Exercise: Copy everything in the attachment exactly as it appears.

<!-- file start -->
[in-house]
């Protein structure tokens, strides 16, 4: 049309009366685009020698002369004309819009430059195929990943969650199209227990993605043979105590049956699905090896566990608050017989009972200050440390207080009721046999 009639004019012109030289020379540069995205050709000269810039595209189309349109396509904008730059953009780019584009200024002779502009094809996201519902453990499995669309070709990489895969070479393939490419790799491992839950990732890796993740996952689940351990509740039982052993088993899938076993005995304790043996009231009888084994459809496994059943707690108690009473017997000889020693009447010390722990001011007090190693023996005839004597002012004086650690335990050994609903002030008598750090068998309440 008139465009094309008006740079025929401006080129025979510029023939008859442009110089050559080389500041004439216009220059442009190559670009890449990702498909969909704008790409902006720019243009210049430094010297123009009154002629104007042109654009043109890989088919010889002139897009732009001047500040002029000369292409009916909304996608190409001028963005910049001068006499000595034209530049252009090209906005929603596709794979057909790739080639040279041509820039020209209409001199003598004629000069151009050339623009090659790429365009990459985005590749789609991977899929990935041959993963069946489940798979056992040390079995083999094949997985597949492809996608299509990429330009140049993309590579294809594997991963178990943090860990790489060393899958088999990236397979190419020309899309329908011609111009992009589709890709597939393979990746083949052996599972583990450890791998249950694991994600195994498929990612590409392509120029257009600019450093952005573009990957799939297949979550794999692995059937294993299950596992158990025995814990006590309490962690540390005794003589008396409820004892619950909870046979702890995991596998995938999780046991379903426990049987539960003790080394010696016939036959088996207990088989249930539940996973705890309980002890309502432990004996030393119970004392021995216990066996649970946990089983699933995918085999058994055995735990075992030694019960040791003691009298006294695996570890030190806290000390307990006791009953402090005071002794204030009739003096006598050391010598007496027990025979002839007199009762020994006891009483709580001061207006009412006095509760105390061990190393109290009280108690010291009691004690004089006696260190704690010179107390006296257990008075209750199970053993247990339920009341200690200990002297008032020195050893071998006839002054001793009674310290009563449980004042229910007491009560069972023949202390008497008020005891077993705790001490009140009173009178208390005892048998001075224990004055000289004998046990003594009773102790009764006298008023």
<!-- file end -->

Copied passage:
[in-house]
């Protein structure tokens, strides 16, 4: 049309009366685009020698002369004309819009430059195929990943969650199209227990993605043979105590049956699905090896566990608050017989009972200050440390207080009721046999 009639004019012109030289020379540069995205050709000269810039595209189309349109396509904008730059953009780019584009200024002779502009094809996201519902453990499995669309070709990489895969070479393939490419790799491992839950990732890796993740996952689940351990509740039982052993088993899938076993005995304790043996009231009888084994459809496994059943707690108690009473017997000889020693009447010390722990001011007090190693023996005839004597002012004086650690335990050994609903002030008598750090068998309440 008139465009094309008006740079025929401006080129025979510029023939008859442009110089050559080389500041004439216009220059442009190559670009890449990702498909969909704008790409902006720019243009210049430094010297123009009154002629104007042109654009043109890989088919010889002139897009732009001047500040002029000369292409009916909304996608190409001028963005910049001068006499000595034209530049252009090209906005929603596709794979057909790739080639040279041509820039020209209409001199003598004629000069151009050339623009090659790429365009990459985005590749789609991977899929990935041959993963069946489940798979056992040390079995083999094949997985597949492809996608299509990429330009140049993309590579294809594997991963178990943090860990790489060393899958088999990236397979190419020309899309329908011609111009992009589709890709597939393979990746083949052996599972583990450890791998249950694991994600195994498929990612590409392509120029257009600019450093952005573009990957799939297949979550794999692995059937294993299950596992158990025995814990006590309490962690540390005794003589008396409820004892619950909870046979702890995991596998995938999780046991379903426990049987539960003790080394010696016939036959088996207990088989249930539940996973705890309980002890309502432990004996030393119970004392021995216990066996649970946990089983699933995918085999058994055995735990075992030694019960040791003691009298006294695996570890030190806290000390307990006791009953402090005071002794204030009739003096006598050391010598007496027990025979002839007199009762020994006891009483709580001061207006009412006095509760105390061990190393109290009280108690010291009691004690004089006696260190704690010179107390006296257990008075209750199970053993247990339920009341200690200990002297008032020195050893071998006839002054001793009674310290009563449980004042229910007491009560069972023949202390008497008020005891077993705790001490009140009173009178208390005892048998001075224990004055000289004998046990003594009773102790009764006298008023």